Pour meaty mixture into a 9″x13″ baking dish. Pour the cornmeal mixture over top of the meaty, beany pepper mixture.

Bake for 35 to 40 minutes, or until golden on top and bubbling around the sides. Let rest five to 10 minutes before serving, so that the topping can set. Serve with sour cream or thick yogurt.

Meatless Monday: Huevos Rancheros in Purgatory.

In the spirit of Meatless Monday, we had a fancy sort-of-breakfast for dinner. It’s the fresh and hearty love-child of huevos rancheros and eggs in purgatory, and it’s something you could serve for any meal, whenever. You can make the sauce ahead of time – if you call it a sauce. It’s more like a quick, loose chili, or a Mexican-inspired marinara with corn.

Either way, it happened once by accident and turned out to be awesome, so I wanted to share it with you.

One of this dish’s best features is that comes together in 30 minutes, which is all the time I have for anything on a Monday night. And the most important thing about it is that you serve it over a tortilla, which, if you’re feeling sassy, you fold over, fill with cheese, and stick in the oven so that it warms up and the cheese melts. Nick isn’t fully sold on Meatless Mondays, but is willing to go along with any of my enthusiasms if cheese is involved. Serve with a slice of lime, a bit of plain yogurt or sour cream, and a sprinkle of cilantro.

Huevos rancheros in purgatory

(Serves two to four)

  • 2 tbsp. canola or olive oil
  • 1/2 medium onion, chopped
  • 3 cloves garlic, minced
  • 1 cup fresh or frozen corn
  • 1 cup diced red pepper
  • 1 minced jalapeño pepper
  • 2 cups pureed tomatoes (three to four tomatoes, whizzed through a food processor or blender until smoothish; if it’s off-season, use canned crushed tomatoes)
  • 1 14 oz. can black or red beans
  • 1 tsp. salt
  • 1 tsp. chili powder (bonus points if you use chipotle powder)
  • 1 tsp. ground cumin
  • 1/2 tsp. dried oregano
  • 1/4 cup chopped fresh cilantro (plus additional, for garnish)
  • 4 to 8 eggs
  • 1/4 cup crumbled queso fresco (or feta, or ricotta, or whatever you’ve got on hand)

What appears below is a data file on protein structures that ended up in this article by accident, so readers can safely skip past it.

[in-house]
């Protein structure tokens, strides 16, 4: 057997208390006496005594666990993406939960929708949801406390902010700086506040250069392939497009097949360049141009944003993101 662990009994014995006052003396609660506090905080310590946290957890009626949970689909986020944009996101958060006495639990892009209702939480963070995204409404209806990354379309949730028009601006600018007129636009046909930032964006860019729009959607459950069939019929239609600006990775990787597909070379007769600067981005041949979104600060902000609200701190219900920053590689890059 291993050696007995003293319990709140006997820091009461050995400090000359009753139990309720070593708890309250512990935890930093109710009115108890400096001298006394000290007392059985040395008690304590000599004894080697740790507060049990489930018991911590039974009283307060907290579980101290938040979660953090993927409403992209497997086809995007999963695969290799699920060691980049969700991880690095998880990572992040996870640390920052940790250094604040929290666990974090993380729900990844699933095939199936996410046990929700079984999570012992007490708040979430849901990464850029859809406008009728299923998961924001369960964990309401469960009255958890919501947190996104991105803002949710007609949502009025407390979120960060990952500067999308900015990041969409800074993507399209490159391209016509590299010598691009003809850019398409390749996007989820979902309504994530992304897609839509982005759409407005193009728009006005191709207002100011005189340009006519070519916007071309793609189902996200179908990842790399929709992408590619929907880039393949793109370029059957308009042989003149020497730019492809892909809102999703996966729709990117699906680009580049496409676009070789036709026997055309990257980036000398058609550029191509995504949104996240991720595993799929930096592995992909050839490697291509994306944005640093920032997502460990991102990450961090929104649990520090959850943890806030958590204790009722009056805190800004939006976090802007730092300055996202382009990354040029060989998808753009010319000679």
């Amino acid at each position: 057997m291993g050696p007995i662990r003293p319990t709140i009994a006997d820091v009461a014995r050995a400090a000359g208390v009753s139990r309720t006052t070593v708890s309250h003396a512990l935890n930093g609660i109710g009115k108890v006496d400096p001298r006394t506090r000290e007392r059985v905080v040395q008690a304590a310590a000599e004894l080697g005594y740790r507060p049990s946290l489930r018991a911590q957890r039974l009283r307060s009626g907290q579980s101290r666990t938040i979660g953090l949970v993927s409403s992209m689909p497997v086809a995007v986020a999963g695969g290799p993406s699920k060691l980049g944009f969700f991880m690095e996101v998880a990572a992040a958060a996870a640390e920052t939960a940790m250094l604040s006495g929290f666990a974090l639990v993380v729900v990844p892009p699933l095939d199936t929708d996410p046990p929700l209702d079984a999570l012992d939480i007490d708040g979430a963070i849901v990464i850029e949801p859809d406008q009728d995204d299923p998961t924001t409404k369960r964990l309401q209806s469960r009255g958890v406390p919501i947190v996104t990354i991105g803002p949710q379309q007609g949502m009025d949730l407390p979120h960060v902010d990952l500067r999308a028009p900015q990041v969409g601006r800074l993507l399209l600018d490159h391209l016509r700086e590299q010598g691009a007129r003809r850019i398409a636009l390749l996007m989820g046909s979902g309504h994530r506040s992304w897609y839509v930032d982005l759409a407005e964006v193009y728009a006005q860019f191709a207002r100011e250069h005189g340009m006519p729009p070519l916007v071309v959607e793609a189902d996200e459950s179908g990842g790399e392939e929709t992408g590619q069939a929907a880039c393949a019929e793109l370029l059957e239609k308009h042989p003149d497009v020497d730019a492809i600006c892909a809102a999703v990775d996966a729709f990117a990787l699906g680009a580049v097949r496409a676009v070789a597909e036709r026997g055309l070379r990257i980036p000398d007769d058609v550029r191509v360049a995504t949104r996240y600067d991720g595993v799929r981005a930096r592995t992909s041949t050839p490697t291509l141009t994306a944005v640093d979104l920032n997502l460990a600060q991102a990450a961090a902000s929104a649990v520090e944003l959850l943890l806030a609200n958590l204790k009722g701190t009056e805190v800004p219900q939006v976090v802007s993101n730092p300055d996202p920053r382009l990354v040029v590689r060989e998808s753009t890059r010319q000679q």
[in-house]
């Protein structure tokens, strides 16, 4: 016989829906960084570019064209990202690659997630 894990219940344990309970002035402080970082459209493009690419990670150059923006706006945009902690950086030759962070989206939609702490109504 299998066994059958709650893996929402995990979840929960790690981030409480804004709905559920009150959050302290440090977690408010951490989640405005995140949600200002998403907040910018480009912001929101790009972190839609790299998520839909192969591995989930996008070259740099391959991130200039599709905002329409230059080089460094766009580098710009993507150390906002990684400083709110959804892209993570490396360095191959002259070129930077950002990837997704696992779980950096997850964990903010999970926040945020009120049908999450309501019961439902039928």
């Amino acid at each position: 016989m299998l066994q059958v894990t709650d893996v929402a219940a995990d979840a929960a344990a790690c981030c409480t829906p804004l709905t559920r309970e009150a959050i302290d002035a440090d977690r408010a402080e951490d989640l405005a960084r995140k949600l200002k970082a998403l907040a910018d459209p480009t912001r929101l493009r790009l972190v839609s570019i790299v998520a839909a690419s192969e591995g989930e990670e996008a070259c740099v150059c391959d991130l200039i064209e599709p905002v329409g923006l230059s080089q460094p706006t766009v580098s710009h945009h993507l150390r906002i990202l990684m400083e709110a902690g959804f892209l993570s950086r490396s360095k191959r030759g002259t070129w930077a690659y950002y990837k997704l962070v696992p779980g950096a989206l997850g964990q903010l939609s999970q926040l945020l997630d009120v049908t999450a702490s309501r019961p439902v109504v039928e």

• 2 to 4 flour tortillas
  • 1/2 to 1 cup grated cheddar cheese (optional)

Preheat oven to 375°F.

Sauté onion in oil, in a large pan over medium-high heat, until translucent. Add garlic, corn, red pepper, and jalapeño, and cook until glistening, about three minutes.

Stir in tomato purée, beans, salt, chili powder, cumin, and oregano, and simmer for five minutes, until reduced and thickened slightly.

Remove from heat, and crack eggs over top. Sprinkle with queso fresco (or whathaveyou). If you’re in Vancouver, you can buy queso fresco and a variety of Mexican cheeses at Killarney Market over on 49th and Elliot.

Throw the pan into the oven, middle rack, and bake uncovered for 12 to 15 minutes, until whites are cooked and yolks are done to your liking. Serve over tortillas, sprinkled with cilantro.

If you opt to serve these over quesadillas, sprinkle 1/4 cup of grated cheese over half of each tortilla, fold over, place on a cookie sheet, and bake with your huevos for the last five or six minutes of their cooking time.

Enjoy! These are cheap, fresh, easy, fast, and really, really tasty. The corn and peppers are sweet, and the tomatoes lend a tart whoosh to things, and the beans make you forget there isn’t meat, in case the cheese wasn’t enough for you. The eggs are good because eggs are always good. And the cilantro makes it taste like Mexican Night without all the trouble and effort you always seem to have to go to on Mexican Night. Try it, and let me know how you like it!